Trauma Therapy for PTSD and Addiction

Trauma-informed care, or trauma therapy, can help people who are struggling with PTSD and addiction learn to manage their symptoms without the use of drugs or alcohol. By design, trauma-informed care helps treatment providers understand the implications of trauma on substance abuse and follow a set of guidelines that makes for the highest level of care. Rather than focusing on one specific therapy approach, trauma-informed care refers to a collection of therapeutic interventions that help change the way trauma is processed in the brain in order to reduce a person’s symptoms.

Six Guiding Principles to Trauma-Informed Care

In order to provide an effective treatment regimen, trauma therapy follows SAMHSA’s six guiding principles to trauma-informed approaches, which are as follows:[4]

  1. Safety – therapists must ensure the physical and emotional safety of a patient.
  2. Trustworthiness & transparency – therapists will build trust with patients while maintaining appropriate boundaries.
  3. Peer support – obtaining support from peers is crucial to providing emotional security and hope for the future.
  4. Collaboration & mutuality – refers to the partnering and collaboration among the patient and all of his or her care providers. This also gives the patient full control over his or her treatment/recovery.
  5. Empowerment voice & choice – this idea promotes self-advocacy and strengthens a person’s belief system, decision making, and goal-setting capabilities.
  6. Cultural, historical, & gender issues – therapists should offer services that are sensitive to a person’s gender, culture, and unique individual background.

By adopting a trauma-informed approach to dual diagnosis care, patients receiving trauma therapy receive ongoing attention, compassionate support, and ongoing care that best supports their needs.

Trauma therapy may occur on both a group and an individual basis. The most effective type of treatment for trauma, PTSD, and addiction is one that addresses the physical and psychological manifestations of both conditions at the same time. Although the majority of trauma-informed care consists of behavioral and holistic therapies, medication may help treat some symptoms such as depression or panic attacks. As a result, no two people who receive trauma therapy will undergo the same processes, so it’s important to get a treatment plan that is tailored to your specific needs.

Types of Therapies Used for Trauma & PTSD

There are many different types of therapies used to treat PTSD and trauma. Some of the most popular include behavior therapy, EMDR therapy, group therapy, and psychodynamic therapy.[5] Behavioral therapies are, by far, the most common form of trauma therapy. These include:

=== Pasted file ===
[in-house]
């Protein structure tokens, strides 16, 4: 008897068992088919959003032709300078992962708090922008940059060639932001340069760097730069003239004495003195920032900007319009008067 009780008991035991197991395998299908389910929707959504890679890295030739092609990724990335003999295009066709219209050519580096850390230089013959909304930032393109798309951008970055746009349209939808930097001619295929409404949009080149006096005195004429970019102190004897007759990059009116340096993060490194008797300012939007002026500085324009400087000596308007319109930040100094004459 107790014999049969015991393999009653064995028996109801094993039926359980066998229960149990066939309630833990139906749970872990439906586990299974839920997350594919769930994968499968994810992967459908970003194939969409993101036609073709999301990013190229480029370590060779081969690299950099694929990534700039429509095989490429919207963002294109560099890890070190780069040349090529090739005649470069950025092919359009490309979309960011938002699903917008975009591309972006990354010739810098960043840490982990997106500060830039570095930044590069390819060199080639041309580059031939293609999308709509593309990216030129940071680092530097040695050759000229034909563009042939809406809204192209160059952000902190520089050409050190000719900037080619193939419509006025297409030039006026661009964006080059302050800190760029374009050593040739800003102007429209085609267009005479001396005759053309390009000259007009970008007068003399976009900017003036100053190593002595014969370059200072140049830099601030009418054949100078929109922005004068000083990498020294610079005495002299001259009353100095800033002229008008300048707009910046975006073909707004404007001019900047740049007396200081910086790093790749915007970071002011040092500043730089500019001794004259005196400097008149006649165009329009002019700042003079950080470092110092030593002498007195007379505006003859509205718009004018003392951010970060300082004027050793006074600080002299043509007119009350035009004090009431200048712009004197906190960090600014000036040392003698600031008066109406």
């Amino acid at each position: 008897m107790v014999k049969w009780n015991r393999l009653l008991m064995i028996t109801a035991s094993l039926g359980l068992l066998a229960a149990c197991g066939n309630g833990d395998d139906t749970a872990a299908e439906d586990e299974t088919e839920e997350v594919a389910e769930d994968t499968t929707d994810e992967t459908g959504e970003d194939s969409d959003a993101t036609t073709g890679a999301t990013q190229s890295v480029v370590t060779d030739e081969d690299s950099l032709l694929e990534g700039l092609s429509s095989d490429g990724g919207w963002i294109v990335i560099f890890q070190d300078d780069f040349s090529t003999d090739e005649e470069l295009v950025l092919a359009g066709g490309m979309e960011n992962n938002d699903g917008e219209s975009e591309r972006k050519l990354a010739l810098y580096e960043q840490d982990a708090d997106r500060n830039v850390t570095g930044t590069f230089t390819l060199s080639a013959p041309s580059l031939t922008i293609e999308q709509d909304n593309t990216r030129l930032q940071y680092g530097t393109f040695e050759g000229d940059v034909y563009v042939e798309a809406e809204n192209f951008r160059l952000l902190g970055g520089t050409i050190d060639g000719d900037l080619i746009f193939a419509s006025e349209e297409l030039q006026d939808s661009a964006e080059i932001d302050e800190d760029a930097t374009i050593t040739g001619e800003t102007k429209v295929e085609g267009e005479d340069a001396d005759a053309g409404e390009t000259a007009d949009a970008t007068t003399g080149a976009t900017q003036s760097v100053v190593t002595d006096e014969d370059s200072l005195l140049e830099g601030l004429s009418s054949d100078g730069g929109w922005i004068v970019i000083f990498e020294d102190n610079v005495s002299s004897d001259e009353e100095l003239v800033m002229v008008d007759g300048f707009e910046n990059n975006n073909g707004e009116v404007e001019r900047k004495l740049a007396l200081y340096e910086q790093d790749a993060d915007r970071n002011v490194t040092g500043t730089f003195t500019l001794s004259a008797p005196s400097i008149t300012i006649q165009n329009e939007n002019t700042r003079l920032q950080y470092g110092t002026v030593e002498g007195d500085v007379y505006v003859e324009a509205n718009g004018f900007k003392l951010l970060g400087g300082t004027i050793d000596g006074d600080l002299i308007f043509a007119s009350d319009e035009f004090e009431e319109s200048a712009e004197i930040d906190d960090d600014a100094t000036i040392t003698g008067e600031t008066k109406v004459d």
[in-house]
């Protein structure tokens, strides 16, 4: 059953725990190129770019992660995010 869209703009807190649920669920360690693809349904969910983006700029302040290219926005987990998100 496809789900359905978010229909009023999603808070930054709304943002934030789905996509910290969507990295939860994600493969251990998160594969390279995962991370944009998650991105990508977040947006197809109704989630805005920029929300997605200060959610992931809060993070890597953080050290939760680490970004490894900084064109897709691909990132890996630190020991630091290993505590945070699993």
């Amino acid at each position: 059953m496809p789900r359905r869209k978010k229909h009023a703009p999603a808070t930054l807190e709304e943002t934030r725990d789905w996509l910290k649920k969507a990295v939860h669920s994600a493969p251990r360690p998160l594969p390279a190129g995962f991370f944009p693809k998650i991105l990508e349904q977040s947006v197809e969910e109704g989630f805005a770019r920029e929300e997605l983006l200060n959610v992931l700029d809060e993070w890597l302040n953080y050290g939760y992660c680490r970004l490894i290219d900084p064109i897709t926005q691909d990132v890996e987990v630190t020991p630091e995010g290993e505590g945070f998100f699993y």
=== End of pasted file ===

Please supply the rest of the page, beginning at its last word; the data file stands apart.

• Exposure therapy – during exposure therapy, patients slowly face their fears, triggers, or memories of the traumatic event in order to reduce fear, anxiety, and depression associated with the traumatic memory.
  • Cognitive-behavioral therapy (CBT) – CBT helps individuals identify, evaluate, and correct negative thoughts. It also educates individuals about reactions to trauma and teaches individuals breathing and relaxation techniques.

These behavioral therapies may occur on a group or an individual basis. However, groups are recommended for many people suffering from trauma and addiction as group therapy provides one method of peer support.

Another popular form of trauma and PTSD therapy is Eye Movement Desensitization and Reprocessing (EMDR) which involves bilateral stimulation of the eyes that is known to change a person’s response to trauma. During EMDR, patients focus on visually tracking a light or their therapist’s finger while recalling traumatic events, which is said to eliminate or reduce symptoms of trauma and PTSD.

Trauma & PTSD Therapy in North Carolina

When someone is battling PTSD and addiction, it can feel as though there is no way out. However, with the help of a compassionate support group and the right treatment, anyone can get sober and heal from trauma.

If you or a loved one is struggling, we’re here to help you. Our dual diagnosis treatment facility in North Carolina offers individualized and long-term treatment programs to those suffering from co-occurring disorders. By taking a holistic approach to treatment, each client in our program will have access to an individualized treatment plan, a primary therapist, and exposure to a variety of alternative and recreational therapies.

You don’t have to suffer alone. Take the first step by contacting us today.